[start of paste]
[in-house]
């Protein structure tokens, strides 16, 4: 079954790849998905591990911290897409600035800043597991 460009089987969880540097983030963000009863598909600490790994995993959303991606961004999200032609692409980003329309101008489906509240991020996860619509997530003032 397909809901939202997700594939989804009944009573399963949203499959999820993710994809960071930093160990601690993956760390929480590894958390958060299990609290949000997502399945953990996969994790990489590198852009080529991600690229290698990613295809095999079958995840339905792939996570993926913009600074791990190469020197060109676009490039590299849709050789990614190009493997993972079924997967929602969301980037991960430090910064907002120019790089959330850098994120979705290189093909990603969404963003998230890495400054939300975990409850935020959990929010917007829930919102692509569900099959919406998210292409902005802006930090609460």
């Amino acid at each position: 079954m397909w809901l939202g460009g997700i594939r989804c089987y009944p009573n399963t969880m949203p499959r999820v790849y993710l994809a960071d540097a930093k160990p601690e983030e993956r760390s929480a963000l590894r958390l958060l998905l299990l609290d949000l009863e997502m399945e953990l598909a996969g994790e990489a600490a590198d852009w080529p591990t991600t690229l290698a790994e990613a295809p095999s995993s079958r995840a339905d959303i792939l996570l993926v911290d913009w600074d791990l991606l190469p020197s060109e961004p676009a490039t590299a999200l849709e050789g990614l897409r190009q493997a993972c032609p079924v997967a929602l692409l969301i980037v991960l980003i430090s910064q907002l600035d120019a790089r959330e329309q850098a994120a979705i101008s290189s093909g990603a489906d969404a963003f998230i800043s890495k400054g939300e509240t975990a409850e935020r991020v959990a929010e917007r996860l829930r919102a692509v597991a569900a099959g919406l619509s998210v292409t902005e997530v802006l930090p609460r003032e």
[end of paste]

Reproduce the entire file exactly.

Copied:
[in-house]
């Protein structure tokens, strides 16, 4: 079954790849998905591990911290897409600035800043597991 460009089987969880540097983030963000009863598909600490790994995993959303991606961004999200032609692409980003329309101008489906509240991020996860619509997530003032 397909809901939202997700594939989804009944009573399963949203499959999820993710994809960071930093160990601690993956760390929480590894958390958060299990609290949000997502399945953990996969994790990489590198852009080529991600690229290698990613295809095999079958995840339905792939996570993926913009600074791990190469020197060109676009490039590299849709050789990614190009493997993972079924997967929602969301980037991960430090910064907002120019790089959330850098994120979705290189093909990603969404963003998230890495400054939300975990409850935020959990929010917007829930919102692509569900099959919406998210292409902005802006930090609460």
């Amino acid at each position: 079954m397909w809901l939202g460009g997700i594939r989804c089987y009944p009573n399963t969880m949203p499959r999820v790849y993710l994809a960071d540097a930093k160990p601690e983030e993956r760390s929480a963000l590894r958390l958060l998905l299990l609290d949000l009863e997502m399945e953990l598909a996969g994790e990489a600490a590198d852009w080529p591990t991600t690229l290698a790994e990613a295809p095999s995993s079958r995840a339905d959303i792939l996570l993926v911290d913009w600074d791990l991606l190469p020197s060109e961004p676009a490039t590299a999200l849709e050789g990614l897409r190009q493997a993972c032609p079924v997967a929602l692409l969301i980037v991960l980003i430090s910064q907002l600035d120019a790089r959330e329309q850098a994120a979705i101008s290189s093909g990603a489906d969404a963003f998230i800043s890495k400054g939300e509240t975990a409850e935020r991020v959990a929010e917007r996860l829930r919102a692509v597991a569900a099959g919406l619509s998210v292409t902005e997530v802006l930090p609460r003032e």